Different regions of Scotland provide different types of tweed, which vary depending on the breed of sheep and the tightness of the weave.

Harris Tweed was traditionally coarser and less tightly woven than other tweeds, with a hairier, rougher quality. The colours are inspired by the beauty of the landscape of the Hebrides, and Harris Tweed is the only fabric to have protected status. 

Borders tweed has a light, smooth feel and the tight weave provides a thorn-proof fabric, which is why it was such a popular choice for country estates and outdoor sports. 

Shetland tweed is made from soft and delicate wool, making it a tight, thin tweed. 

Types of Tweed

Harris Tweed

Harris Tweed

Barleycorn tweeds are typically coarse and have a weave that produces the effect of barley kernels when viewed close-up.

Bird’s-eye tweed has little points or flecks of contrasting twill, which can provide a colourful, lively texture.

Donegal tweed is a type of tweed produced in County Donegal, Ireland, and is dotted with flecks of colour at irregular intervals for a rough, speckled effect.

Estate tweeds are specially commissioned tweeds with a distinctive check, and they originally acted as a form of branding for a particular estate in the nineteenth century.

Gamekeeper tweed, a Borders tweed made from a cloth with a heavier weight, provided extra warmth and protection from the weather.

Glen check, or Prince of Wales check, consists of small and large checks in a windowpane design, and originally came from Glenurquhart in Inverness-shire. Favoured by the Duke of Windsor, it was hugely fashionable in the 1950s as an Ivy League style (think Don Draper from Mad Men). 

Gun club check takes its name from either an American east coast gun club, which took up the Coigach estate tweed in 1874 but adapted it with alternating dark lines and a pale line to create the contrasting checks.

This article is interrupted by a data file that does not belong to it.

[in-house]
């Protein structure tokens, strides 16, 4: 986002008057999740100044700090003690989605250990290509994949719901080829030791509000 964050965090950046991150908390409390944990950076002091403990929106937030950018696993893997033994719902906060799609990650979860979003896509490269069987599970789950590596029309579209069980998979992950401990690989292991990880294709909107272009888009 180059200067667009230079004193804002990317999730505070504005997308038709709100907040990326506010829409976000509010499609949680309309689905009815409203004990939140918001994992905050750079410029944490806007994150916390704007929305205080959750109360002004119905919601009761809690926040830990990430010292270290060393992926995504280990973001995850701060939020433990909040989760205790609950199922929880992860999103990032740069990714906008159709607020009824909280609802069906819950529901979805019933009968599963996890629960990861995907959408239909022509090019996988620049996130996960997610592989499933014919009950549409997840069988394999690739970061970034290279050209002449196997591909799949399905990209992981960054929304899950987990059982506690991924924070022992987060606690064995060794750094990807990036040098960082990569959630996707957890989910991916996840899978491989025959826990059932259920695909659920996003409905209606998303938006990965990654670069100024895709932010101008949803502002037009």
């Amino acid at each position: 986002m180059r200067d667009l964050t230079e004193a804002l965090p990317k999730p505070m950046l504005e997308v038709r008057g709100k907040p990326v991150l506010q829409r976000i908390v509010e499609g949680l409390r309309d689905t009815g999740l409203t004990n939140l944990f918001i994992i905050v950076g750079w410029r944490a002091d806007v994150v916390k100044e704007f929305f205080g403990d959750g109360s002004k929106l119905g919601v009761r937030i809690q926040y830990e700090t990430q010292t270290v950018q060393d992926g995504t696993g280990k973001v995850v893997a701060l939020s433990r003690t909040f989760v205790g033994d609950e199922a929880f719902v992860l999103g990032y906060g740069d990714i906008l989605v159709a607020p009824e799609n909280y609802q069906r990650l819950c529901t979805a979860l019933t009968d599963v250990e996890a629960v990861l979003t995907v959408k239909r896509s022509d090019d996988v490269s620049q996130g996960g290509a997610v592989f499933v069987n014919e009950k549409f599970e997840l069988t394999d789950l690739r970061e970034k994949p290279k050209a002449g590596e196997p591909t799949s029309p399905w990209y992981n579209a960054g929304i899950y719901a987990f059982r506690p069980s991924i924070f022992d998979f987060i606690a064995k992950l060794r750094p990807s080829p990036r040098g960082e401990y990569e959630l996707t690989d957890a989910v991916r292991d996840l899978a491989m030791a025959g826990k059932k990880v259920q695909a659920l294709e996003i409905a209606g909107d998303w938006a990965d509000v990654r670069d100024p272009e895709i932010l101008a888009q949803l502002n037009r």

Herringbone, also known as broken twill weave, one of the most popular patterns for tweed, consists of a fine v-shape or zigzag. Its name comes from the way the ‘v’ pattern looks like fish bones. 

Houndstooth originated in the Scottish Borders and is characterized by its modish abstract pattern that can look classic or rock n roll. Houndstooth can also be referred to as dogtooth and puppytooth – names that differentiate the size of the check, but it has an 

How to Wear Tweed

Tweed LFW

From left to right: Mulberry A/W’17; Markus Lupfer A/W’17; Daks A/W’17; Preen A/W’17

When choosing a tweed, think about what you want to do with it – is it to be worn outside, is it for an event or special occasion? You should also consider whether you will be wearing the tweed indoors, in which case you don’t want it to be too heavy and warm.

The easiest way to wear tweed is by investing in a blazer that can be worn with your existing wardrobe. The simple combination of a tweed jacket with a cashmere jumper and dark wash jeans, is a foolproof and effortless way to wear the fabric. For a custom-made tweed jacket, consider how it will fit. Do you want it to be elegant and slim, or more robust? A long, well-cut herringbone coat looks great worn over dresses and skirts, or with a faux fur collar for extra warmth, while a shorter, close fitting Chanel-style jacket looks fantastic with jeans and a blouse. You could even go for a tweed cape – they’re not just for Sherlock Holmes.

Delicate silks and cashmere worn with tweed helps to balance out its robustness, particularly if you pair a light weight top with a slim-fitting or A-line tweed skirt. Tweeds are traditionally worn in more muted colours so colourful touches, like a bright scarf, or a pair of statement shoes, make the fabric pop. 

Tartan and Tweed bookExtracts from Tartan + Tweed, by Ann Martin and Caroline Young (Frances Lincoln Publishing, Feb 2017).